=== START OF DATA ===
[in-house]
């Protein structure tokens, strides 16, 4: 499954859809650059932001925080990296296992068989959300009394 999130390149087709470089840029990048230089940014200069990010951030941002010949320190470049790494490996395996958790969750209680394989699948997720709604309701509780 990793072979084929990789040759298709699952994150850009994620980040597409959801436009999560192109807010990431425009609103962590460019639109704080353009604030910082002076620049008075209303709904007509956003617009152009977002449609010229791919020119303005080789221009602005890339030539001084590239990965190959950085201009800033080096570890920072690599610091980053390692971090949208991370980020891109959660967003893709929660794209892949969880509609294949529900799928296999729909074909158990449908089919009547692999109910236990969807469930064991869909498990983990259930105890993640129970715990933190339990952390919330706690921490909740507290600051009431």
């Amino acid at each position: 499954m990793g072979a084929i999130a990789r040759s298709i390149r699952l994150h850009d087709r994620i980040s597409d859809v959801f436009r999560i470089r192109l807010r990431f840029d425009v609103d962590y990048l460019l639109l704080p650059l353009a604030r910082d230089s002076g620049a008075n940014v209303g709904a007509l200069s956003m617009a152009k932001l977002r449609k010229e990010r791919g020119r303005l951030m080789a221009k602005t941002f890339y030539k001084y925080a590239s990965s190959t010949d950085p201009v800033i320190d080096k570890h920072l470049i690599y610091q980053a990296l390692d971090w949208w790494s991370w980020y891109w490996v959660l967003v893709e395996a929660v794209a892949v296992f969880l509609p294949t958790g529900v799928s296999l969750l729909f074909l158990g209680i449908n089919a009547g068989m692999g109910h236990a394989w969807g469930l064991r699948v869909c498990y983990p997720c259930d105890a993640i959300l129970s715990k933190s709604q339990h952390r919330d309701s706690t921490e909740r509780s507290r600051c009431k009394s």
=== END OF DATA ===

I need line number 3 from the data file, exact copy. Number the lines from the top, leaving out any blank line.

């Amino acid at each position: 499954m990793g072979a084929i999130a990789r040759s298709i390149r699952l994150h850009d087709r994620i980040s597409d859809v959801f436009r999560i470089r192109l807010r990431f840029d425009v609103d962590y990048l460019l639109l704080p650059l353009a604030r910082d230089s002076g620049a008075n940014v209303g709904a007509l200069s956003m617009a152009k932001l977002r449609k010229e990010r791919g020119r303005l951030m080789a221009k602005t941002f890339y030539k001084y925080a590239s990965s190959t010949d950085p201009v800033i320190d080096k570890h920072l470049i690599y610091q980053a990296l390692d971090w949208w790494s991370w980020y891109w490996v959660l967003v893709e395996a929660v794209a892949v296992f969880l509609p294949t958790g529900v799928s296999l969750l729909f074909l158990g209680i449908n089919a009547g068989m692999g109910h236990a394989w969807g469930l064991r699948v869909c498990y983990p997720c259930d105890a993640i959300l129970s715990k933190s709604q339990h952390r919330d309701s706690t921490e909740r509780s507290r600051c009431k009394s």